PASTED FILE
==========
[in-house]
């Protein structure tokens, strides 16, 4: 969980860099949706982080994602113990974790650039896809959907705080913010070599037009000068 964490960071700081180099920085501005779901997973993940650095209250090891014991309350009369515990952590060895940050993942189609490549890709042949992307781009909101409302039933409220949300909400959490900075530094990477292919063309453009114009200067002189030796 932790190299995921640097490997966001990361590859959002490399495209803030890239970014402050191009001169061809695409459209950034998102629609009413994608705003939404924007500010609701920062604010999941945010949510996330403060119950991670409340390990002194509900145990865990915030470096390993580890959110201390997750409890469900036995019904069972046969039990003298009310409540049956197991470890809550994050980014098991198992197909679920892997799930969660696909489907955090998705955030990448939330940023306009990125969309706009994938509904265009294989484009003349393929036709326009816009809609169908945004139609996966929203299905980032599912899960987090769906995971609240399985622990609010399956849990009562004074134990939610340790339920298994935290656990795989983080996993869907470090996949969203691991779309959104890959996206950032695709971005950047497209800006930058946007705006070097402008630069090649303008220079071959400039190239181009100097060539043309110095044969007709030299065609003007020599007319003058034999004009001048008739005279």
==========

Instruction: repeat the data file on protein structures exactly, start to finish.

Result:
[in-house]
């Protein structure tokens, strides 16, 4: 969980860099949706982080994602113990974790650039896809959907705080913010070599037009000068 964490960071700081180099920085501005779901997973993940650095209250090891014991309350009369515990952590060895940050993942189609490549890709042949992307781009909101409302039933409220949300909400959490900075530094990477292919063309453009114009200067002189030796 932790190299995921640097490997966001990361590859959002490399495209803030890239970014402050191009001169061809695409459209950034998102629609009413994608705003939404924007500010609701920062604010999941945010949510996330403060119950991670409340390990002194509900145990865990915030470096390993580890959110201390997750409890469900036995019904069972046969039990003298009310409540049956197991470890809550994050980014098991198992197909679920892997799930969660696909489907955090998705955030990448939330940023306009990125969309706009994938509904265009294989484009003349393929036709326009816009809609169908945004139609996966929203299905980032599912899960987090769906995971609240399985622990609010399956849990009562004074134990939610340790339920298994935290656990795989983080996993869907470090996949969203691991779309959104890959996206950032695709971005950047497209800006930058946007705006070097402008630069090649303008220079071959400039190239181009100097060539043309110095044969007709030299065609003007020599007319003058034999004009001048008739005279």